When Emily Faubert was just 17 years old, she ventured abroad alone to Scotland to visit a family friend. In high school at the time, Faubert’s time abroad in the highlands left a lasting impression and a yearning to study abroad herself.
Fast forward two years later, and Faubert found herself back in the United Kingdom, studying in Canterbury, England as part of Algoma University’s student exchange program. In her second year of the Bachelor of Arts in Psychology program, Faubert spent September to March studying at Canterbury Christ Church University.
“It was an incredible experience,” she begins. “I learned so much about myself, academics, other cultures, and more. I got to travel to other countries. I can’t say enough good things about my student exchange. I learned a lot about myself since this was really the first time I was living alone, taking on the world as an independent adult.”
Now two years later, Faubert has had ample time to reflect upon her exchange and her time overseas. For her, one of the best aspects was being an ambassador for Canada, her hometown of Sault Ste. Marie, and Algoma U. “For my first semester abroad, I was one of two Canadians studying in Canterbury. In my second semester, I was the only one. So I learned a lot on how to be a representative of my home university and country. It was a really unique experience to be the only Canadian. What I told others about where I came from, they believed to be true and used that to shape their ideas of Canada and Algoma U. I was responsible for creating an accurate representation of what it means to be Canadian.”
While abroad, Faubert also visited North Ireland, Denmark, Wales, France, Belgium, and Germany. She even had her mother in tow for one stint to another country. “My parents were very supportive of me going abroad. My mom had never been to Europe so I convinced her to come with me when I first left for my exchange. We went to Paris together and then she helped me move into my room in England. I remember saying goodbye to her on a street corner and watching her cab pull away. It was a really scary moment. That first night all I could think was, ‘What did I just get myself into?’”
Those initial apprehensions quickly subsided. Faubert now looks back on her seven months abroad as some of the best in her life.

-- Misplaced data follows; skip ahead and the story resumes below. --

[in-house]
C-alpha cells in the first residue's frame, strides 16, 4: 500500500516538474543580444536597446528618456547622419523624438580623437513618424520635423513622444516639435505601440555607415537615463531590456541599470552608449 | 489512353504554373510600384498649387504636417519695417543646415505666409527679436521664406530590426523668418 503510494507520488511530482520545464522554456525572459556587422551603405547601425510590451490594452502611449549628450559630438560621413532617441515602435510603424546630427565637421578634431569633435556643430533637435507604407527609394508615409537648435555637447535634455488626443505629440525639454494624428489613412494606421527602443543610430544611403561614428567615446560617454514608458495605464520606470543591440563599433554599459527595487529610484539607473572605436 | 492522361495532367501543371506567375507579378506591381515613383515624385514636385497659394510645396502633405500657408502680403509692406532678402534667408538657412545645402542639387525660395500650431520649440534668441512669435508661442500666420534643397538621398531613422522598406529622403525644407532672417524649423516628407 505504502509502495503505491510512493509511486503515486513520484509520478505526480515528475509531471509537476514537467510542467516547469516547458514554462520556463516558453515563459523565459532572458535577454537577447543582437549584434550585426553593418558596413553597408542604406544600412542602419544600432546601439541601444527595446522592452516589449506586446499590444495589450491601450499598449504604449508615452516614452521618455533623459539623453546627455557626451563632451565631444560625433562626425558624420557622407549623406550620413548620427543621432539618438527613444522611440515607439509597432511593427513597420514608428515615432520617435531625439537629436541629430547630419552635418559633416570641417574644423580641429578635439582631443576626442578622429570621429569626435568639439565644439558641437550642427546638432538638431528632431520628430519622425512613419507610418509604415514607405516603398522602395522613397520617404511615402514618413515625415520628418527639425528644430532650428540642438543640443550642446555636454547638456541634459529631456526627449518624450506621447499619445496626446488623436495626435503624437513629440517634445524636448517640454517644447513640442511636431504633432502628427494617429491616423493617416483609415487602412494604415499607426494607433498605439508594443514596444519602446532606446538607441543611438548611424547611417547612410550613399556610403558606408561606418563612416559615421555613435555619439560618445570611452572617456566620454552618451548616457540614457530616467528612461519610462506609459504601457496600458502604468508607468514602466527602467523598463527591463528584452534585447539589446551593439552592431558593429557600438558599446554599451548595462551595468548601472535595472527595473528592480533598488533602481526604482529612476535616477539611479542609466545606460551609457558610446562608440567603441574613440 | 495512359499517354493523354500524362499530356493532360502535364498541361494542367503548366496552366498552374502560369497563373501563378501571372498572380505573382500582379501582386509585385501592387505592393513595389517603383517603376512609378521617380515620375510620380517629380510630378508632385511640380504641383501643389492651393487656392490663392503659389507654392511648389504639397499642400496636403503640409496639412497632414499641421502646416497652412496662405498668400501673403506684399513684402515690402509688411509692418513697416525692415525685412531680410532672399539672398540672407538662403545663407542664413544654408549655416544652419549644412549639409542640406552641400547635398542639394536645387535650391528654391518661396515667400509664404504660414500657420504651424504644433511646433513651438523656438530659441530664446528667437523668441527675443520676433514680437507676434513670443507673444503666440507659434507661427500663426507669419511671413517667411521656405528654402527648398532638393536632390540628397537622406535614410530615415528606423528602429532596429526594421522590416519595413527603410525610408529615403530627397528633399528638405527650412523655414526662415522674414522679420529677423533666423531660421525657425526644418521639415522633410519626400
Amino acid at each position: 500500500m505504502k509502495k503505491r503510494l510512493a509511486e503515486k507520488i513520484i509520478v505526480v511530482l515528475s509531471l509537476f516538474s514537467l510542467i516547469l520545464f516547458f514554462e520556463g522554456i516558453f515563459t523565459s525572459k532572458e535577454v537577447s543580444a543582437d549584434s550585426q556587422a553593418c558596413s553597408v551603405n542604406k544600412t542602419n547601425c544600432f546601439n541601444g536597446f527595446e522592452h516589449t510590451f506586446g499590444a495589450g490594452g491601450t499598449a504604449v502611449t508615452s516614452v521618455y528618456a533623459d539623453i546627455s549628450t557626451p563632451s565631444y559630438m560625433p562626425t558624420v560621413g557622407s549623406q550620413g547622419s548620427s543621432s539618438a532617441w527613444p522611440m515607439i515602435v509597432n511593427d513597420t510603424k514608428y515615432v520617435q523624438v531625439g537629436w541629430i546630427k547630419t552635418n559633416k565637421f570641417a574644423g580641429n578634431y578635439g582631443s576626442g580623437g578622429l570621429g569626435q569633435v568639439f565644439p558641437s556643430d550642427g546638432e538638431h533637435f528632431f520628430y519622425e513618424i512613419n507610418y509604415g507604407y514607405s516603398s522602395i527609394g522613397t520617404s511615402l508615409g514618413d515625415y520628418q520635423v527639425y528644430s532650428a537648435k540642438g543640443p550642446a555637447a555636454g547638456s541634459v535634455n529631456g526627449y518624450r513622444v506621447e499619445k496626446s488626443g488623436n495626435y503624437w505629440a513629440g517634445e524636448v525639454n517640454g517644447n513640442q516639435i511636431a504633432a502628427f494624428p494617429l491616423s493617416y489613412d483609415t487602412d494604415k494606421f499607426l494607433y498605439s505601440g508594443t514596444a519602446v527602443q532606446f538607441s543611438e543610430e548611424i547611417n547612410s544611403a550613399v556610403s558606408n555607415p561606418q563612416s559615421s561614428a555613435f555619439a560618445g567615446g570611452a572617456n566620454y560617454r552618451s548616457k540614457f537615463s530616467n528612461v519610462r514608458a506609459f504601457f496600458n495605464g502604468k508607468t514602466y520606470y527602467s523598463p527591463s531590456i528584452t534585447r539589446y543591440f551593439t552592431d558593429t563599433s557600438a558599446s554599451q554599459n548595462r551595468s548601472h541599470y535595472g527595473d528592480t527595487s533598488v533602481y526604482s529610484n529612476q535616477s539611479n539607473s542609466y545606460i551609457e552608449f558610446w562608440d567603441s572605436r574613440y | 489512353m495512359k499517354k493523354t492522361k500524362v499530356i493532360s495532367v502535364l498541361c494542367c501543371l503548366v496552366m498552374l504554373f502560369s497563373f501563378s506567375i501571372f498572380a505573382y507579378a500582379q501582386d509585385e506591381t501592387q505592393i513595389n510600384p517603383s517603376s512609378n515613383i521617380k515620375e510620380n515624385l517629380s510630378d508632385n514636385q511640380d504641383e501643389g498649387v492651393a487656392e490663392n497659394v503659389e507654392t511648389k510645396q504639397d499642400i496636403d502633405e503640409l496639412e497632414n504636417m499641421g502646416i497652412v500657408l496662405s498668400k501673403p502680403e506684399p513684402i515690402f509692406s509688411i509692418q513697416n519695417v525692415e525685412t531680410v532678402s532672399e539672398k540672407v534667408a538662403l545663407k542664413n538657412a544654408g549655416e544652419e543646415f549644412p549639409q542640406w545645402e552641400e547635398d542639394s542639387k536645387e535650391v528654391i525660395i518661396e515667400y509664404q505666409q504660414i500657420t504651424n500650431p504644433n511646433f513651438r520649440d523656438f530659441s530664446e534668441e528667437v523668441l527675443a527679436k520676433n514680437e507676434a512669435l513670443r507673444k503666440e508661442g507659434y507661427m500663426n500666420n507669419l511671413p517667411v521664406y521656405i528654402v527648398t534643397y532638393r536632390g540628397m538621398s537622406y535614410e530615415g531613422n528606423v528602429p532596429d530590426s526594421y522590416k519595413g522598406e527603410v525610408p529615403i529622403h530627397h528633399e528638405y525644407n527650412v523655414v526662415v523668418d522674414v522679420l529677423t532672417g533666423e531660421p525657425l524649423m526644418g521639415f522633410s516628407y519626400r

Back in Canada, Faubert is set to graduate this June. While she plans to return to Algoma U in the fall to take a few additional courses, she has big plans for her future. After attending an information session put on by Student Services, Faubert has set her sights on earning her Bachelor of Education abroad in either Scotland or Wales through the CANTEACH program. She then plans to continue with teaching overseas. She does plan to return to Canada eventually, continuing working in education in some realm, be it teaching, guidance, or student services.
Being from Sault Ste. Marie, Faubert had always planned to attend Algoma due to its proximity to home and affordability. However, the opportunities that have presented themselves to Faubert have made Algoma appear the perfect choice all along.
“I did apply to other schools but I always planned to attend Algoma. The opportunities I’ve been able to take part in have really contributed to my overall experience.”
Aside from her student exchange, Faubert has also been a Tutor in the Classroom, working with elementary school children in preparation for a future career in education.
Her classroom learning has also been anything but ordinary. “I took some biology courses, which were amazing. Because the class sizes were smaller, we were able to do a lot outdoors and lots of hands-on learning. I remember catching and surveying crickets and going in to the St. Mary’s River netting fish. Everyone got those opportunities, which I think is really unique to Algoma.”
Plus, the cultural activities happening on campus are an added bonus, she touts. Identifying as Métis, Faubert has had the opportunity to participate in the workshops, smudging, and pow wows for Indigenous populations on campus. “But what I like even more, is that none of these activities are exclusively for Indigenous people. Everyone is welcome. When I visit the Gathering at the Rapids Pow Wow and there’s a teepee and a ceremonial fire right outside the George Leech Centre, it makes campus feel even more welcoming. Kind of like a home, in a way. And everyone is invited to take part in these activities. We’re all part of this big community on campus where we respect each other. And I’ve noticed this community feeling amongst faculty, in class, and in the various departments around campus. I think the community aspect is what Algoma does best. I’m really going to miss the home-like environment when I’m done taking classes here.”